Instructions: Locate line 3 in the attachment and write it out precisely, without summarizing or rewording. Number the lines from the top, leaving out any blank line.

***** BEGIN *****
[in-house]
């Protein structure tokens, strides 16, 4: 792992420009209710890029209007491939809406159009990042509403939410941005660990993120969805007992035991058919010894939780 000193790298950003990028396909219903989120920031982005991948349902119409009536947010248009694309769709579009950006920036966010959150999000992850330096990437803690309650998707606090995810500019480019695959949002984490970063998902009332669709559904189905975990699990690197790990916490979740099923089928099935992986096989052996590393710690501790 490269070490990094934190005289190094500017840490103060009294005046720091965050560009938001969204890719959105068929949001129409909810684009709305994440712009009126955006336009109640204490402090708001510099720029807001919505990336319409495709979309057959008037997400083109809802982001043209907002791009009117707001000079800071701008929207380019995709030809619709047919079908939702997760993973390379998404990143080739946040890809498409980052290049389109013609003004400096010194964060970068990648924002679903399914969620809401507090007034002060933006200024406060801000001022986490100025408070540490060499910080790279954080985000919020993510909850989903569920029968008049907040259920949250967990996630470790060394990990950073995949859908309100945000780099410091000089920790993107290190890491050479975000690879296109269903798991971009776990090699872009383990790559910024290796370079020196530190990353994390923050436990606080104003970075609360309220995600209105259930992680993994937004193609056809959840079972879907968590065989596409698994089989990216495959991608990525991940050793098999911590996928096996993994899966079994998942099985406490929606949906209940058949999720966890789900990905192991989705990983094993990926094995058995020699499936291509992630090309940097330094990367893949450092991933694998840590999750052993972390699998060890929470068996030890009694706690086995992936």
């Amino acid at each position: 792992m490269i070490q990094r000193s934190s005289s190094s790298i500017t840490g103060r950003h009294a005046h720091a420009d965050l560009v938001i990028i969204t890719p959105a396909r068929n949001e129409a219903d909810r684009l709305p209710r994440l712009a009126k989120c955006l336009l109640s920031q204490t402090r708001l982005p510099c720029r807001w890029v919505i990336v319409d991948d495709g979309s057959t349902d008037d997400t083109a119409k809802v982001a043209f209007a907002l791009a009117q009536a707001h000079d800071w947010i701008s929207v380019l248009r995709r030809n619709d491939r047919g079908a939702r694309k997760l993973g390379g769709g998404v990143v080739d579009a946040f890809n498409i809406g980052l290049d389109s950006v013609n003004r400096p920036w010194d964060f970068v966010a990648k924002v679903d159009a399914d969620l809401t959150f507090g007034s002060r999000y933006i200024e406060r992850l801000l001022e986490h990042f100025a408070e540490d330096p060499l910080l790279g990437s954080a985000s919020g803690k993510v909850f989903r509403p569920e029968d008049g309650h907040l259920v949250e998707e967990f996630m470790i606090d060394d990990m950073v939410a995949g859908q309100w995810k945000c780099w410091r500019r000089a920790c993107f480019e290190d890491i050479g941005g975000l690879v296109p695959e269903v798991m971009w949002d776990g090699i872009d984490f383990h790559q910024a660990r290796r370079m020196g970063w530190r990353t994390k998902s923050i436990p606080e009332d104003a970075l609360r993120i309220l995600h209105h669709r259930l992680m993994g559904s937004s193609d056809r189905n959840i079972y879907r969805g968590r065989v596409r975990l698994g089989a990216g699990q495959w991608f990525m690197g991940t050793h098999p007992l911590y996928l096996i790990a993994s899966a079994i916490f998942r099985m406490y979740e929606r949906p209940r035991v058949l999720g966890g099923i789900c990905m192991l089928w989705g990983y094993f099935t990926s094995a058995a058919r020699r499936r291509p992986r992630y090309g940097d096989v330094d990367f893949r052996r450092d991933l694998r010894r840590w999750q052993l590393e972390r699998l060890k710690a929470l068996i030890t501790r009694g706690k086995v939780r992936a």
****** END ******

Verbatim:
């Amino acid at each position: 792992m490269i070490q990094r000193s934190s005289s190094s790298i500017t840490g103060r950003h009294a005046h720091a420009d965050l560009v938001i990028i969204t890719p959105a396909r068929n949001e129409a219903d909810r684009l709305p209710r994440l712009a009126k989120c955006l336009l109640s920031q204490t402090r708001l982005p510099c720029r807001w890029v919505i990336v319409d991948d495709g979309s057959t349902d008037d997400t083109a119409k809802v982001a043209f209007a907002l791009a009117q009536a707001h000079d800071w947010i701008s929207v380019l248009r995709r030809n619709d491939r047919g079908a939702r694309k997760l993973g390379g769709g998404v990143v080739d579009a946040f890809n498409i809406g980052l290049d389109s950006v013609n003004r400096p920036w010194d964060f970068v966010a990648k924002v679903d159009a399914d969620l809401t959150f507090g007034s002060r999000y933006i200024e406060r992850l801000l001022e986490h990042f100025a408070e540490d330096p060499l910080l790279g990437s954080a985000s919020g803690k993510v909850f989903r509403p569920e029968d008049g309650h907040l259920v949250e998707e967990f996630m470790i606090d060394d990990m950073v939410a995949g859908q309100w995810k945000c780099w410091r500019r000089a920790c993107f480019e290190d890491i050479g941005g975000l690879v296109p695959e269903v798991m971009w949002d776990g090699i872009d984490f383990h790559q910024a660990r290796r370079m020196g970063w530190r990353t994390k998902s923050i436990p606080e009332d104003a970075l609360r993120i309220l995600h209105h669709r259930l992680m993994g559904s937004s193609d056809r189905n959840i079972y879907r969805g968590r065989v596409r975990l698994g089989a990216g699990q495959w991608f990525m690197g991940t050793h098999p007992l911590y996928l096996i790990a993994s899966a079994i916490f998942r099985m406490y979740e929606r949906p209940r035991v058949l999720g966890g099923i789900c990905m192991l089928w989705g990983y094993f099935t990926s094995a058995a058919r020699r499936r291509p992986r992630y090309g940097d096989v330094d990367f893949r052996r450092d991933l694998r010894r840590w999750q052993l590393e972390r699998l060890k710690a929470l068996i030890t501790r009694g706690k086995v939780r992936a």